One of Soylent's biggest ingredient suppliers -- TerraVia -- has thrown down the gauntlet and cut ties with the meal replacement company, effective immediately. It's part of possibly the strangest PR feud of the year, and probably the first major controversy in history involving algae.
Let's catch up a bit shall we?
Back in October, reports surfaced that Soylent customers started to experience some, shall we say, gastrointestinal issues, after consuming its newly released Food Bar and/or version 1.6 of its food Powder. Why was this future food suddenly leading to "uncontrollable diarrhoea" and vomiting? After pulling the products, the company later revealed that it believed it was a result of algal flour -- a fat-rich ingredient sometimes used as a replacement for butter and eggs -- and promptly rejiggered the formula to exclude it from version 1.7. Soylent's supplier of algal flour was a company called TerraVia, who are less than thrilled with being publicly associated with shitting your brains out.
TerraVia claimed in a statement today that "there has not been a rigorous investigation of the root causes of the GI problems" which the company feels could be caused by any number or combination of ingredients in Soylent and "has made the decision to suspend supply to Soylent of all its ingredients."
If Soylent has no plans to keep using algal flour, isn't this all a bunch of bluster and posturing?
Yes. Yes it is.
Considering the same release by TerraVia notes that last week the company "fulfilled its existing supply commitments for all its ingredients used by Soylent," it seems like it wouldn't have much of an effect. A representative for Soylent confirmed this by telling Gizmodo in an email, "This will have no impact on our business." While TerraVia did also supply Soylent with algal oil -- still a major ingredient in all products except the Food Bar -- the Soylent representative claimed there will be no delay in shipment.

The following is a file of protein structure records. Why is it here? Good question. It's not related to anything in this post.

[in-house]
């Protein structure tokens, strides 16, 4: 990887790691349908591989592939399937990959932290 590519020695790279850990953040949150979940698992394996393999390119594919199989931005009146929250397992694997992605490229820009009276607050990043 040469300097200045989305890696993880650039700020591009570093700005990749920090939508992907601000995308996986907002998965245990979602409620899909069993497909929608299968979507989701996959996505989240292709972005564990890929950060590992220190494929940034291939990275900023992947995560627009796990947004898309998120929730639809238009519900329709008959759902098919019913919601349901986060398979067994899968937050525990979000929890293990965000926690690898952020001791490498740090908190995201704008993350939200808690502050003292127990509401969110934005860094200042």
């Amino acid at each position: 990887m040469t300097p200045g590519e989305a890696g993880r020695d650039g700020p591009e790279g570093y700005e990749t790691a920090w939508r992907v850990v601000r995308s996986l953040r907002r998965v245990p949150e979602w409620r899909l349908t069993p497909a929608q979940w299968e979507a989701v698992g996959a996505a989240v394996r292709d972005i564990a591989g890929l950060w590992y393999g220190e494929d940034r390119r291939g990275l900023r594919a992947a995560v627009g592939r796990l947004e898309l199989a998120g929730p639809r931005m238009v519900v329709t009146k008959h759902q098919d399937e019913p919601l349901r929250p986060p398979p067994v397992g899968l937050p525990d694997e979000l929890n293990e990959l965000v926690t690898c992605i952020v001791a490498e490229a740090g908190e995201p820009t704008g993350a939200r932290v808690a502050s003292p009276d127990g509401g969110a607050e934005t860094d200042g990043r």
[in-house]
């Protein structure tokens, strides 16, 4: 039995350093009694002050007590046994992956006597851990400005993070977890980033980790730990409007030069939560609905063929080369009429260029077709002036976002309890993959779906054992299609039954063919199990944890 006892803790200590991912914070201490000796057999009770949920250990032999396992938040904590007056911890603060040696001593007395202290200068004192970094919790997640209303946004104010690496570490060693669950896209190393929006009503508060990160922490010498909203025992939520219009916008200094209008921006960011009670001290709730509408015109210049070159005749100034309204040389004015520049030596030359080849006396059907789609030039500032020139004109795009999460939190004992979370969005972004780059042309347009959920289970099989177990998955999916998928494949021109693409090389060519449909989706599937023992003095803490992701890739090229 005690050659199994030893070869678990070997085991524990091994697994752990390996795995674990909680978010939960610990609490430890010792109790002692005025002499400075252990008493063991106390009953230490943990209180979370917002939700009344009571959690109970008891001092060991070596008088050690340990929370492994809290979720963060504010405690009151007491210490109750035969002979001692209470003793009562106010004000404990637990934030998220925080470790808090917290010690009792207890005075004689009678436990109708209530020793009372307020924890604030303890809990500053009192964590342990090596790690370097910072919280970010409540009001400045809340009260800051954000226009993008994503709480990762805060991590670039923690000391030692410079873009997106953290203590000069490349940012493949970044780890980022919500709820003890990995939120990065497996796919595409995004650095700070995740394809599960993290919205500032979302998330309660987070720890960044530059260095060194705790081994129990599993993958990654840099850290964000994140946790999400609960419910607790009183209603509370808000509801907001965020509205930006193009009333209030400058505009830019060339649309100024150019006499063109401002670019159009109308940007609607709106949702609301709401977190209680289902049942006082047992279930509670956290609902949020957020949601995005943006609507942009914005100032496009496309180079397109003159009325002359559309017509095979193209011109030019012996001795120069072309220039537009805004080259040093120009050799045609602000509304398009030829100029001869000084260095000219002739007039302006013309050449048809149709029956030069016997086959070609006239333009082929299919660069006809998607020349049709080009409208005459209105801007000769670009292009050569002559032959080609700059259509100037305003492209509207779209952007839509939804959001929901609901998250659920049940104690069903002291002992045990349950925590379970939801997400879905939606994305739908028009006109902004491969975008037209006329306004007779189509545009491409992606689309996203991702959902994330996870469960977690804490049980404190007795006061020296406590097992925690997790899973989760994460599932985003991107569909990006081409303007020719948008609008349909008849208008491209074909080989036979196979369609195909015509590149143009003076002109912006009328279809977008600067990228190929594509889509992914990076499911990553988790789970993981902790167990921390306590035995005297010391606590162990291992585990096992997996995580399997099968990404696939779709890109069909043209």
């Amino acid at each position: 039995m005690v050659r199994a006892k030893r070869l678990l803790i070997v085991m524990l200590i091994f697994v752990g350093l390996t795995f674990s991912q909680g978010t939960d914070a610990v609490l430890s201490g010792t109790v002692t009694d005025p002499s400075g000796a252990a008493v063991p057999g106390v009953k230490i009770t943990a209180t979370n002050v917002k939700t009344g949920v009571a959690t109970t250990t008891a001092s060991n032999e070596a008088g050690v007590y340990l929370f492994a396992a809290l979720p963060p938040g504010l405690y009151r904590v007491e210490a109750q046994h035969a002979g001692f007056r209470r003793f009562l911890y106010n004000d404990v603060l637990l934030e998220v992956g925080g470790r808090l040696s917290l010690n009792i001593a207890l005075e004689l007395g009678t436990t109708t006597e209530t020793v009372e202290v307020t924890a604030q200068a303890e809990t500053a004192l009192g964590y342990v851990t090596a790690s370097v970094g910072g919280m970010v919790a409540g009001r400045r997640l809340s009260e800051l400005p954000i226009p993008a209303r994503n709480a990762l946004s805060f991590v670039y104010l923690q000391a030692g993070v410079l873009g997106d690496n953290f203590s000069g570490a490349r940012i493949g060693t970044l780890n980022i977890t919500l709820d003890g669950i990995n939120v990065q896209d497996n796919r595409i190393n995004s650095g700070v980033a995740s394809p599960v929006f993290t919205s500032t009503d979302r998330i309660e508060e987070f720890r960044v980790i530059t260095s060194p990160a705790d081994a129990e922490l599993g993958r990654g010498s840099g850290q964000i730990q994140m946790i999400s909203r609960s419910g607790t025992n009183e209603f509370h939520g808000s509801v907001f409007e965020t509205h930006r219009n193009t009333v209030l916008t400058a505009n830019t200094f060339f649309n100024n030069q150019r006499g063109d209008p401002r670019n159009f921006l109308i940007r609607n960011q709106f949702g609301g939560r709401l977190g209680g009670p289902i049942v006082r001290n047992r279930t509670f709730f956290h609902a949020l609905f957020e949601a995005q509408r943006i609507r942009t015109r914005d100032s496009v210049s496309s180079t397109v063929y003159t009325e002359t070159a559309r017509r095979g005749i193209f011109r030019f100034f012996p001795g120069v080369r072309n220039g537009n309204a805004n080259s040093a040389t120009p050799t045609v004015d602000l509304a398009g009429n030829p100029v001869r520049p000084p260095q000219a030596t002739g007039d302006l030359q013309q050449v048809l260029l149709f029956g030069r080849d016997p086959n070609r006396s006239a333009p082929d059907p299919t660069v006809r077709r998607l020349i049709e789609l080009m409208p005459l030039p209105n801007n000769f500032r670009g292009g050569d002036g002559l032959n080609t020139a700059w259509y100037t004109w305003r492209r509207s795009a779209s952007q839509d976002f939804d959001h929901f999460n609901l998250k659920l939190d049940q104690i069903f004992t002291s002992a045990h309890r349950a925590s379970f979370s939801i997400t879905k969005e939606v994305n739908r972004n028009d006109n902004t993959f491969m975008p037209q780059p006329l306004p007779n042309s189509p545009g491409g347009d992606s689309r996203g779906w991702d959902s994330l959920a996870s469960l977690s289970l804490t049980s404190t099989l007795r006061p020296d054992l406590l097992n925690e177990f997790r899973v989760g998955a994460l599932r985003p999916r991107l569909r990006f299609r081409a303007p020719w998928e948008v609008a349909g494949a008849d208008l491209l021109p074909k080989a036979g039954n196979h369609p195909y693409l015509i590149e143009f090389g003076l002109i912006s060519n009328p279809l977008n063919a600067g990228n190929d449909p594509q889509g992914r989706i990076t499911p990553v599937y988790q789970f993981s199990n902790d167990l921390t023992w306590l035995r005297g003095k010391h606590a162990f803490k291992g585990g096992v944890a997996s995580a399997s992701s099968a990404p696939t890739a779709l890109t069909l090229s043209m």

But then there's another wrinkle (emphasis ours): "Although our ready to drink line does not contain the ingredients of concern," a Soylent representative told Gizmodo, "we have already developed versions without algae out of an abundance of caution." Previously the company had only admitted to algal flour as a potential source of arse discomfort, not all algae-based ingredients. Presently, its not known where its sourcing algal oil from if not TerraVia.
Compounding this is, according to Ars Technica, a potential class-action lawsuit against TerraVia from the company's own shareholders. They feel TerraVia knew their products were causing some people to get sick and withheld that information. Now the company's stock is in the shitter, along with many of its disgruntled customers.
While TerraVia might have been manufacturing something it knew could mess with its customers' digestion, Soylent is shares the blame for not testing its products thoroughly enough to notice these issues before products made people violently ill. Developing algae-free versions of its products isn't "an abundance of caution" so much as the normal, expected level of food testing people should expect before stuffing a weird experimental powder into their faces. Indeed, for all TerraVia's silliness right now, Soylent's been engaged in a circuitous PR game of its own for months now.
Will people who hate to taste flavours still be plagued by horrifying digestive issues as a result of algae-based ingredients? Will TerraVia make it through the rest of the year? We'll just have to wait and find out.